If a learned dP characteristic is not available, then a table of data points associated with the factory default baseline dP characteristic is selected at step 525. The table may be stored in NVM 154. At step 530, a decision is made whether to enter learn mode. This decision may be made in response to user input, system configuration, or information received via the COM port 164, for example. If learn mode is not entered, then step 520 is performed. In some embodiments, the operating mode at step 520 may involve continuously monitoring performing of the meter 102, for example, according to the method described with reference to FIG. 6. In this opening mode, operations may not typically be performed for the purpose of learning a new baseline dP characteristic curve.

If learn mode is entered, then a decision is made whether to enter manual learn mode at step 540. This decision may be made in response to user input, system configuration, or information received via the COM port 164, for example. If manual learn mode is entered, then a learn mode method under operator control is performed at step 545. An example of a learn mode method under operator control is described with reference to FIG. 8B.

If manual learn mode is not entered, then the system 104 is set to an automatic learn mode at step 550. An automatic learn mode method is performed at step 555. An example of an automatic learn mode method is described with reference to FIG. 8A.

FIG. 6 shows a flow diagram of an exemplary method 600 for continuous meter performance testing. This method provides for substantially continuous, long term monitoring of a gas meter in a field installation. As such, performance issues that could degrade volume measurement accuracy may be quickly identified and with little or no labor effort.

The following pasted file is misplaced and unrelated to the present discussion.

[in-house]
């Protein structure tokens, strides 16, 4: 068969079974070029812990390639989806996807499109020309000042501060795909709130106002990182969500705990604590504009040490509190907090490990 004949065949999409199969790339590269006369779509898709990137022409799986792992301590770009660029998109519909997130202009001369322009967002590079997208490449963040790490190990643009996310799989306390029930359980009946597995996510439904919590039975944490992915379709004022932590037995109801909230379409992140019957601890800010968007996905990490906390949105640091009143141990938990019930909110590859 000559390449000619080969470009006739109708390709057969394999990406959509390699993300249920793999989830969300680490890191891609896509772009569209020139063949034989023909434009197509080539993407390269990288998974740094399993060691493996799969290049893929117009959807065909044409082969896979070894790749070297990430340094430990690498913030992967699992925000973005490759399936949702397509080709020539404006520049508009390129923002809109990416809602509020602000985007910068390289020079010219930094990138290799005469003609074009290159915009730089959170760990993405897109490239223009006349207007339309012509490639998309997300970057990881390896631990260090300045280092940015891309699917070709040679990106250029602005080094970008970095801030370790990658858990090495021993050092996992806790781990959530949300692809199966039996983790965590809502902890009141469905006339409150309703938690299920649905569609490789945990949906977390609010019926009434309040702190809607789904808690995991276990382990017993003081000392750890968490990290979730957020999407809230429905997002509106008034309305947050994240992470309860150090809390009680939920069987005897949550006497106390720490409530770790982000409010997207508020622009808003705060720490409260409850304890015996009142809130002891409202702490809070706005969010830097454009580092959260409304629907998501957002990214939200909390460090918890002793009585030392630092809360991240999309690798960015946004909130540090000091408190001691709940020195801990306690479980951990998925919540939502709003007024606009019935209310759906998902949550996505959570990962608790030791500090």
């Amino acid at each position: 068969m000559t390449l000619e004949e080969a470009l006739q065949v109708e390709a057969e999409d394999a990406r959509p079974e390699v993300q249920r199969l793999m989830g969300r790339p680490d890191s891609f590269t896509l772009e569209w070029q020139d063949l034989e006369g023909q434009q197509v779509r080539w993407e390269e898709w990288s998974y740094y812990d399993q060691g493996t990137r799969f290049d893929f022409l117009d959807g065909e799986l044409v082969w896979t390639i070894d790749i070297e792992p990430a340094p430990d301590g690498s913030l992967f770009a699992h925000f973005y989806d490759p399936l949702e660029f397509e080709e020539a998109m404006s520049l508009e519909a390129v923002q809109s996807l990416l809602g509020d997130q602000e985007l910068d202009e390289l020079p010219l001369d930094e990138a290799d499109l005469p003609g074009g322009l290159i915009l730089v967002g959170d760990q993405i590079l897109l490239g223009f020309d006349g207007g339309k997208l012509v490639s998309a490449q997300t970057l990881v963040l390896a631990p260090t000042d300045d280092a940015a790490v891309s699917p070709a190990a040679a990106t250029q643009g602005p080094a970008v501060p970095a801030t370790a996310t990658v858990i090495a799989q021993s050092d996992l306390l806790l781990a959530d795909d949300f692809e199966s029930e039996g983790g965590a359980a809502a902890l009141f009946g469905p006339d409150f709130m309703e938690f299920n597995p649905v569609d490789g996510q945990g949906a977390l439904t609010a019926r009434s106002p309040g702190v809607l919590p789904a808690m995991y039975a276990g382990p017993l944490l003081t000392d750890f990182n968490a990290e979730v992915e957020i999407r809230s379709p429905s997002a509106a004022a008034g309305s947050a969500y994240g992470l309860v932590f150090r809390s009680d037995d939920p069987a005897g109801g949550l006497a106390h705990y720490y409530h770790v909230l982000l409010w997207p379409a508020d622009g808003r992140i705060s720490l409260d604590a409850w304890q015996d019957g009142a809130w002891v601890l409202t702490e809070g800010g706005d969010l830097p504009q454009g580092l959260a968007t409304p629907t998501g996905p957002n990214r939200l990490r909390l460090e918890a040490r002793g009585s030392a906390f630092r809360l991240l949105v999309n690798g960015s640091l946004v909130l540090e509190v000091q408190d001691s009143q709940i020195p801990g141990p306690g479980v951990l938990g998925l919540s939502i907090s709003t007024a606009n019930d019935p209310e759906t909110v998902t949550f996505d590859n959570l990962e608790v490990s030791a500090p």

The method begins at step 610, for example, when called as a subroutine at step 520 in FIG. 5. At step 615, upper and lower limits (Qmax, Qmin) on flow rate are identified based on meter data 620. The meter data 620 may be received from the meter 102 over the link 108, from user input, from stored information in NVM 154, and/or via the COM port 164. The flow rate capacity of the meter 102 and the acceptable range of flow rates on which to measure differential pressure depends on, for example, the characteristics of the meter 102 and the resolution of the system 104. In some embodiments, the valid range of flow rates may be, for example, above about 5%, 10%, 20%, or 30%, and below about 90%, 100%, 110%, 120%, 130%, 140%, or 150% of the rated flow rate capacity of the meter 102.

At step 625, the microprocessor 152 may read the RTC 160 or other timing information source. Using the received time information, in this example, a decision is made at step 630 whether it is time to check the meter based on test schedule or interval information 635, which may be stored in the NVM 154, for example. If the time for the next scheduled meter performance check has not arrived, then step 625 is repeated. If the time for the next scheduled meter performance check has arrived, then the meter performance is checked at step 640, for example, by performing the method 400. After checking the meter performance, step 625 is repeated.

FIG. 7 show a plot 700 of an exemplary learned baseline dP characteristic curve 702 that may be determined, for example, using a method to learn a baseline dP characteristic after installing the meter 102 in the field. Examples of learning (e.g., self-characterization) methods that may be performed by the system 104 are described with reference to FIGS. 8A-8B. The plot 700 also shows a factory default baseline dP characteristic curve 704. In some examples, the meter 102 will exhibit a changed baseline dP characteristic after the meter 102 is installed. As such, the learned baseline dP characteristic curve 702 of this example is shifted from the factory default baseline dP curve 704.